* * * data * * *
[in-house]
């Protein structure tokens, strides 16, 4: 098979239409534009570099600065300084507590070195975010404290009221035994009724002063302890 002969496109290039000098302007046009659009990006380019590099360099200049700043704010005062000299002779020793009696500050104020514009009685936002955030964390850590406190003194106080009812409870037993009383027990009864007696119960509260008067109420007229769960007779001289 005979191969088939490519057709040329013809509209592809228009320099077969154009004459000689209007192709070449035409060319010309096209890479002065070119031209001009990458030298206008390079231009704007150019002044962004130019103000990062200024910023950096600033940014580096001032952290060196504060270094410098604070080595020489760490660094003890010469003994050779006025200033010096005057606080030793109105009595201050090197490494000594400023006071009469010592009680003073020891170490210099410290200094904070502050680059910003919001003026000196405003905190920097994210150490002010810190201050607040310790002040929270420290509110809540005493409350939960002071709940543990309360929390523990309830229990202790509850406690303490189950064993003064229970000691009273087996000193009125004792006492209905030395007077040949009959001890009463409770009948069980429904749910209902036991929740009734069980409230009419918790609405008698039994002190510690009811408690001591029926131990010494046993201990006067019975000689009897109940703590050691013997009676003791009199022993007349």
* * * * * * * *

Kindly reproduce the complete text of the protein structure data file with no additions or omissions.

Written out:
[in-house]
């Protein structure tokens, strides 16, 4: 098979239409534009570099600065300084507590070195975010404290009221035994009724002063302890 002969496109290039000098302007046009659009990006380019590099360099200049700043704010005062000299002779020793009696500050104020514009009685936002955030964390850590406190003194106080009812409870037993009383027990009864007696119960509260008067109420007229769960007779001289 005979191969088939490519057709040329013809509209592809228009320099077969154009004459000689209007192709070449035409060319010309096209890479002065070119031209001009990458030298206008390079231009704007150019002044962004130019103000990062200024910023950096600033940014580096001032952290060196504060270094410098604070080595020489760490660094003890010469003994050779006025200033010096005057606080030793109105009595201050090197490494000594400023006071009469010592009680003073020891170490210099410290200094904070502050680059910003919001003026000196405003905190920097994210150490002010810190201050607040310790002040929270420290509110809540005493409350939960002071709940543990309360929390523990309830229990202790509850406690303490189950064993003064229970000691009273087996000193009125004792006492209905030395007077040949009959001890009463409770009948069980429904749910209902036991929740009734069980409230009419918790609405008698039994002190510690009811408690001591029926131990010494046993201990006067019975000689009897109940703590050691013997009676003791009199022993007349």